DP Formulation

An algorithm for flaw repairing is as follows: Let (v1, v2...vn) be a sequence of terminals on the boundary of the flaw. If vi and vj have different directions (incoming/outgoing) and the same gray level, d(i, j) is defined to be the Euclidean distance between vi and vj. Otherwise, d(i, j) is defined to be +INFINITY. t(i, j) is defined to be the minimum among sums of lengths of legal paths interconnecting vi, vi+1...vj which satisfy the conditions stated above. If there is no legal interconnecting pattern then t(i, j) is +INFINITY. The goal is to find t(1, n).

t(i, j) = 0 if j <= i.

t(i, j) = min i+1<=k<=j ( d (i, k) + t(i+1, k-1) + t(k+1, j) ) if j > i and both k-i and j-i are even.

Figure 2: DP formulation.


Bresenham's Algorithm

To connect two edges, we apply Bresenham's line algorithm.

Figure 3: Bresenham's algorithm.


void BresenhamLine (
    int x0, int y0,                // Left endpoint
    int x1, int y1,                // Right endpoint
    int value)                     // Value to place in line's pixels
{
    int x;                         // x runs from x0 to x1
    double dy = y1 - y0;
    double dx = x1 - x0;
    double m = dy / dx;
    // We assume that -1 <= m <= 1, x0 < x1.
    // The other cases are handled by variants of this algorithm.
    double y = y0;
    for (x=x0; x<=x1; x++) {
        WritePixel (x, Round(y), Value);	
        y += m;                    // Step y by slope m
    }
}

We assume that the line's slope is between 1 and 1. Other slopes can be handled by suitable reflections about the principal axes [3].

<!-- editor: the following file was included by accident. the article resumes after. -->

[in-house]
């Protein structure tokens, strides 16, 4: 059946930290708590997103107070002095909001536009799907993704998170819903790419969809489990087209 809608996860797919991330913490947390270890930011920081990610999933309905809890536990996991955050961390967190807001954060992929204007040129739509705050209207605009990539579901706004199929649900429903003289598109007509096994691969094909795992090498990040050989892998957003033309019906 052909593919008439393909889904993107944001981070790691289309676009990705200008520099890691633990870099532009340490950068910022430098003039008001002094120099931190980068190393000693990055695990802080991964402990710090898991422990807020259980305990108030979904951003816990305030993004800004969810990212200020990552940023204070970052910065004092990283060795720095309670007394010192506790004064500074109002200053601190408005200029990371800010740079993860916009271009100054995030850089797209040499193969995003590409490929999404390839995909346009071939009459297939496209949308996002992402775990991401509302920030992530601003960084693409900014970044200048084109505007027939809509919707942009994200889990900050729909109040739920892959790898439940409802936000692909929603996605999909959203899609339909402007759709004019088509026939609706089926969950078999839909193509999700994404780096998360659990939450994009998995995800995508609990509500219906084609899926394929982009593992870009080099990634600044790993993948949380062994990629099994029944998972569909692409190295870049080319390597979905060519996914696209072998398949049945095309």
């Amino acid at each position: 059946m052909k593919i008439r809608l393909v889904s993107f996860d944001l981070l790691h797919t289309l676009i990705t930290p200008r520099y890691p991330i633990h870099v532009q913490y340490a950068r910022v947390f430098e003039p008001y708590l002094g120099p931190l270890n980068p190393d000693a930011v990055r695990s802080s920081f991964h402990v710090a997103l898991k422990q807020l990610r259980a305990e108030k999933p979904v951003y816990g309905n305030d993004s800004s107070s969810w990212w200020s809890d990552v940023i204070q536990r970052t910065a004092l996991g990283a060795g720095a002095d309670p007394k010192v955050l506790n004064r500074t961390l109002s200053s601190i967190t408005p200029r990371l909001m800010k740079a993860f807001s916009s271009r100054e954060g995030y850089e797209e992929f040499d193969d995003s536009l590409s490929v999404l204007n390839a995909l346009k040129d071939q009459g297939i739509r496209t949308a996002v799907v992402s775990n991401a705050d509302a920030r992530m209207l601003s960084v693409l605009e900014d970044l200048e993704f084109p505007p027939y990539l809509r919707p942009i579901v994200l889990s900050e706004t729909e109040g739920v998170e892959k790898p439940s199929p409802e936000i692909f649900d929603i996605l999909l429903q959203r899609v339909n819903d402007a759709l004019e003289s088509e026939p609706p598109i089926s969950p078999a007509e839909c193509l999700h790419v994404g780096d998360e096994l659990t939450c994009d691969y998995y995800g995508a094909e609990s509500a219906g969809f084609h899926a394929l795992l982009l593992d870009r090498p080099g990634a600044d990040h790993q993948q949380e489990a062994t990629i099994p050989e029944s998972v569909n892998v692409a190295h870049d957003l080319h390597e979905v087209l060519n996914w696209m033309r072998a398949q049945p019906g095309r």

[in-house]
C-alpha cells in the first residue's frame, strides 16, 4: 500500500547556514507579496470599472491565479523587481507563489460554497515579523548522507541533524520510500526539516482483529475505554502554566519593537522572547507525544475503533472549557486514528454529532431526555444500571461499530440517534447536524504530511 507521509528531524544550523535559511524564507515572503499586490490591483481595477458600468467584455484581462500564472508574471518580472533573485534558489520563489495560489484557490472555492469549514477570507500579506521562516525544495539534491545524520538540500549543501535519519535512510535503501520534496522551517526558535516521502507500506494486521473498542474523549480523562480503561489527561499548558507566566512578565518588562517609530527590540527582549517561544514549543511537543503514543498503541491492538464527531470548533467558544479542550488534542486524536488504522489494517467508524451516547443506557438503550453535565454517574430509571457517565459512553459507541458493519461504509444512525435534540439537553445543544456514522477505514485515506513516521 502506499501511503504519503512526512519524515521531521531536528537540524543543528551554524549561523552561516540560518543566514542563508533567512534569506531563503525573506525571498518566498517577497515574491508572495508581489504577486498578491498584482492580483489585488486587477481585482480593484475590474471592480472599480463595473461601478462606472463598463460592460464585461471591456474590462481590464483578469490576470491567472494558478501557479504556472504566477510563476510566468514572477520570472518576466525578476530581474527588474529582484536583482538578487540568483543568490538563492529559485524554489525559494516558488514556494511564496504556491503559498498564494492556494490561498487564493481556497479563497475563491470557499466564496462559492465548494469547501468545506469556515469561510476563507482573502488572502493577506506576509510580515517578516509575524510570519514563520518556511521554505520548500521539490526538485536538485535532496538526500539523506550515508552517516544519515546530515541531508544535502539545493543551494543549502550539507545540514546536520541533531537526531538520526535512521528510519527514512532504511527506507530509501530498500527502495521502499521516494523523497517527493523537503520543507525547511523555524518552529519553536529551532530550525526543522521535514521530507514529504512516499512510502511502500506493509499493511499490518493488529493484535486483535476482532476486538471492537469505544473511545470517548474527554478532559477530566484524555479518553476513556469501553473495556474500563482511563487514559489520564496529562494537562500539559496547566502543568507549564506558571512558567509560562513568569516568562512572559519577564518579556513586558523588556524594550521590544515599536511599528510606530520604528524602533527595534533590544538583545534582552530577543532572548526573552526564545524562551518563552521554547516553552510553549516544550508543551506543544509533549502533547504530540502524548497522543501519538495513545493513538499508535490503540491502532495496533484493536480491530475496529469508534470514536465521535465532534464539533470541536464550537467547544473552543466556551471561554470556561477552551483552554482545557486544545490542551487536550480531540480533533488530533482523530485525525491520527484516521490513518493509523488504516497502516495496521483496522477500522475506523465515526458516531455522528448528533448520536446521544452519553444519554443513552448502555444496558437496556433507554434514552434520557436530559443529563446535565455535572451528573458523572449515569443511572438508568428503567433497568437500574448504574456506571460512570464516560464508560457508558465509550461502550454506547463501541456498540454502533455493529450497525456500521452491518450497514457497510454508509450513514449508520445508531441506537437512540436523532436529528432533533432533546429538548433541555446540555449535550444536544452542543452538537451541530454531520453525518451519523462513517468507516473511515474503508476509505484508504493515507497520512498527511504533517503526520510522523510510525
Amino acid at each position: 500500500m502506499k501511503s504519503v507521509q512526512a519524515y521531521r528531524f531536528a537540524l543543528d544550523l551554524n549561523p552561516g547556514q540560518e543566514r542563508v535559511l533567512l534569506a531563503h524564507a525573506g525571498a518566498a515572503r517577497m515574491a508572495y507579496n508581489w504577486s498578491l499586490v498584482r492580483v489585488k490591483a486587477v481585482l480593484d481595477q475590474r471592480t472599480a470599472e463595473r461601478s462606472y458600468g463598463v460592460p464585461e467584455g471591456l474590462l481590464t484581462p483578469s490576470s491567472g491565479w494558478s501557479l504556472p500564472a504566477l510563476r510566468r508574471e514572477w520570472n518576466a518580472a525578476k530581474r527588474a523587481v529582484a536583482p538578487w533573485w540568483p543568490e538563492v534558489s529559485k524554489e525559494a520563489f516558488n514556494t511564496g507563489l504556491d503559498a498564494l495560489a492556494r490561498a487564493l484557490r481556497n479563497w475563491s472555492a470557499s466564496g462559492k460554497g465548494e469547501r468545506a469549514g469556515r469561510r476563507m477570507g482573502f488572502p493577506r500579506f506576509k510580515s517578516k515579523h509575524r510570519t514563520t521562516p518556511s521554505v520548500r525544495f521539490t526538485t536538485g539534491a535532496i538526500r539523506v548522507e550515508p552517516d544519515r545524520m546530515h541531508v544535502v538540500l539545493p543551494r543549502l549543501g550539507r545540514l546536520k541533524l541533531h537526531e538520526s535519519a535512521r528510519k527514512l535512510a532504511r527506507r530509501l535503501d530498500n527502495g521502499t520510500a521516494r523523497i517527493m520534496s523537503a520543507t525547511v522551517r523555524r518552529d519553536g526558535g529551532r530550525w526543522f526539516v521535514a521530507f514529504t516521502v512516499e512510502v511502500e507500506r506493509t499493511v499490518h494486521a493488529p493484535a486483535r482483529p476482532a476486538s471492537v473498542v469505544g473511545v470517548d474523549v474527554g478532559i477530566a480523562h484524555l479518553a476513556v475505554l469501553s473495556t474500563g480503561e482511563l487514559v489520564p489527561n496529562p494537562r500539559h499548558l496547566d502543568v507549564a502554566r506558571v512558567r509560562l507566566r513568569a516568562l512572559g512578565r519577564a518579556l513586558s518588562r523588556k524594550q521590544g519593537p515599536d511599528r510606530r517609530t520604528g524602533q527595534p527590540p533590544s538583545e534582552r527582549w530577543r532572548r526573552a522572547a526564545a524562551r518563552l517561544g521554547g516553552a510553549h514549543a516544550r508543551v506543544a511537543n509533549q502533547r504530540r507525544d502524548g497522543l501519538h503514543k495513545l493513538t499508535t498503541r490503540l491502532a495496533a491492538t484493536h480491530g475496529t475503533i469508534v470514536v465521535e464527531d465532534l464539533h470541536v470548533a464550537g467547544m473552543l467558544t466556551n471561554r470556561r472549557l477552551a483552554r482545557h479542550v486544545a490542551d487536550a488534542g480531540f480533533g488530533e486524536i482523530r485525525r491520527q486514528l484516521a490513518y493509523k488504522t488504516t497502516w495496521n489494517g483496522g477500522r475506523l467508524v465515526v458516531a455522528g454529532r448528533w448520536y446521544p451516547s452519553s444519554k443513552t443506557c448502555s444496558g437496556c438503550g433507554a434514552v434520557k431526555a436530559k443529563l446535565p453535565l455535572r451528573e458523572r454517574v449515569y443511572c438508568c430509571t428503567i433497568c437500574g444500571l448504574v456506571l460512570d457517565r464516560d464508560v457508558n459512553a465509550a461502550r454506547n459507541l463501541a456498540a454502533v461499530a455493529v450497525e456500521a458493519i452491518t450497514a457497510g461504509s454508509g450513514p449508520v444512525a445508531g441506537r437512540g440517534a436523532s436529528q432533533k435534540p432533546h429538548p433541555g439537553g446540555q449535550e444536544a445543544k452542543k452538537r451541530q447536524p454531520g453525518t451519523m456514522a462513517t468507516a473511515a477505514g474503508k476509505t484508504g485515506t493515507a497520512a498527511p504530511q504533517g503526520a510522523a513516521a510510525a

This is a standard line drawing algorithm used in computer graphics. We have modified the algorithm to draw a line along the cracks between pixels, rather than through the pixels themselves.

Back to Matrix

How can we use the new contour lines inside the flaw to determine the pixel values? A pixel p[k] may be enclosed in several regions and its adjacent edges included in several contours of different levels. To decide what value the pixel should have, we examine the edges it is associated with. If p[k] has positive edges ei...ej to its right or beneath it, p[k] = min (levels of ei...ej) 1. If p[k] has negative edges ei...ej, p[k] = max (levels of ei...ej).

However, a pixel may not have any adjacent edges that are on the boundary of some contour. Within the flaw, we then propagate the pixel values as determined from above to its undetermined neighbors.